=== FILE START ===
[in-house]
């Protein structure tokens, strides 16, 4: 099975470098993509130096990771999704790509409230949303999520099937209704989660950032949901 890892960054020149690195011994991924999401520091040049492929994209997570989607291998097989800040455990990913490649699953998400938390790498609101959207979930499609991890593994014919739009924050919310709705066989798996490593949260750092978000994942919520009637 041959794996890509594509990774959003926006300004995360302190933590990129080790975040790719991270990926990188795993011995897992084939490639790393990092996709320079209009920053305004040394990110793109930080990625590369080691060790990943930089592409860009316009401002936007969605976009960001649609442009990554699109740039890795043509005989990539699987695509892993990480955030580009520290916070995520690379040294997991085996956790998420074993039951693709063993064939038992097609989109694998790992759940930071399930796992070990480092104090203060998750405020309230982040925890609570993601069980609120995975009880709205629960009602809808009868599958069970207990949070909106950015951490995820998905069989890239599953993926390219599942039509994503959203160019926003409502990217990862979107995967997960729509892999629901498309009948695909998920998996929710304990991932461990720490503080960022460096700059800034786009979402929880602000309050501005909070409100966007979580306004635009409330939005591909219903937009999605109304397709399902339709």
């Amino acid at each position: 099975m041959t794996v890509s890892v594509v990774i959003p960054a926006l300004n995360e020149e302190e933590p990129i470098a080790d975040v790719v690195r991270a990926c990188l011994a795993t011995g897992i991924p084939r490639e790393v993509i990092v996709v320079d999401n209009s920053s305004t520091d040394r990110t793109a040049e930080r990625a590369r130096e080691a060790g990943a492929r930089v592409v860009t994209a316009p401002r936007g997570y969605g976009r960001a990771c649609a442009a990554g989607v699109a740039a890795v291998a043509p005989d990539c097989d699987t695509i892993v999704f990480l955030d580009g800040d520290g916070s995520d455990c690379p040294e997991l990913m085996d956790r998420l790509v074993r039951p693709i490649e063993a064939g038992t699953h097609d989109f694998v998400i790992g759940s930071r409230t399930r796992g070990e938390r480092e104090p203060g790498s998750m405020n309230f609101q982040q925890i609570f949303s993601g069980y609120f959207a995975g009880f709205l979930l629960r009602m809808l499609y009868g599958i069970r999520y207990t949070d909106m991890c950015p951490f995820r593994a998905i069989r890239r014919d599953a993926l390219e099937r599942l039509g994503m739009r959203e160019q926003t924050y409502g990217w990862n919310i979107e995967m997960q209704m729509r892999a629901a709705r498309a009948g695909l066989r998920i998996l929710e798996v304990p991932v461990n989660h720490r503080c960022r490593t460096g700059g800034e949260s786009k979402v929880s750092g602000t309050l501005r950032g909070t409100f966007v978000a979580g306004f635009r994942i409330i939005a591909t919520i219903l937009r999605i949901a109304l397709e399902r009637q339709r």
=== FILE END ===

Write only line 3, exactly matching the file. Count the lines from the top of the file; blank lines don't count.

């Amino acid at each position: 099975m041959t794996v890509s890892v594509v990774i959003p960054a926006l300004n995360e020149e302190e933590p990129i470098a080790d975040v790719v690195r991270a990926c990188l011994a795993t011995g897992i991924p084939r490639e790393v993509i990092v996709v320079d999401n209009s920053s305004t520091d040394r990110t793109a040049e930080r990625a590369r130096e080691a060790g990943a492929r930089v592409v860009t994209a316009p401002r936007g997570y969605g976009r960001a990771c649609a442009a990554g989607v699109a740039a890795v291998a043509p005989d990539c097989d699987t695509i892993v999704f990480l955030d580009g800040d520290g916070s995520d455990c690379p040294e997991l990913m085996d956790r998420l790509v074993r039951p693709i490649e063993a064939g038992t699953h097609d989109f694998v998400i790992g759940s930071r409230t399930r796992g070990e938390r480092e104090p203060g790498s998750m405020n309230f609101q982040q925890i609570f949303s993601g069980y609120f959207a995975g009880f709205l979930l629960r009602m809808l499609y009868g599958i069970r999520y207990t949070d909106m991890c950015p951490f995820r593994a998905i069989r890239r014919d599953a993926l390219e099937r599942l039509g994503m739009r959203e160019q926003t924050y409502g990217w990862n919310i979107e995967m997960q209704m729509r892999a629901a709705r498309a009948g695909l066989r998920i998996l929710e798996v304990p991932v461990n989660h720490r503080c960022r490593t460096g700059g800034e949260s786009k979402v929880s750092g602000t309050l501005r950032g909070t409100f966007v978000a979580g306004f635009r994942i409330i939005a591909t919520i219903l937009r999605i949901a109304l397709e399902r009637q339709r």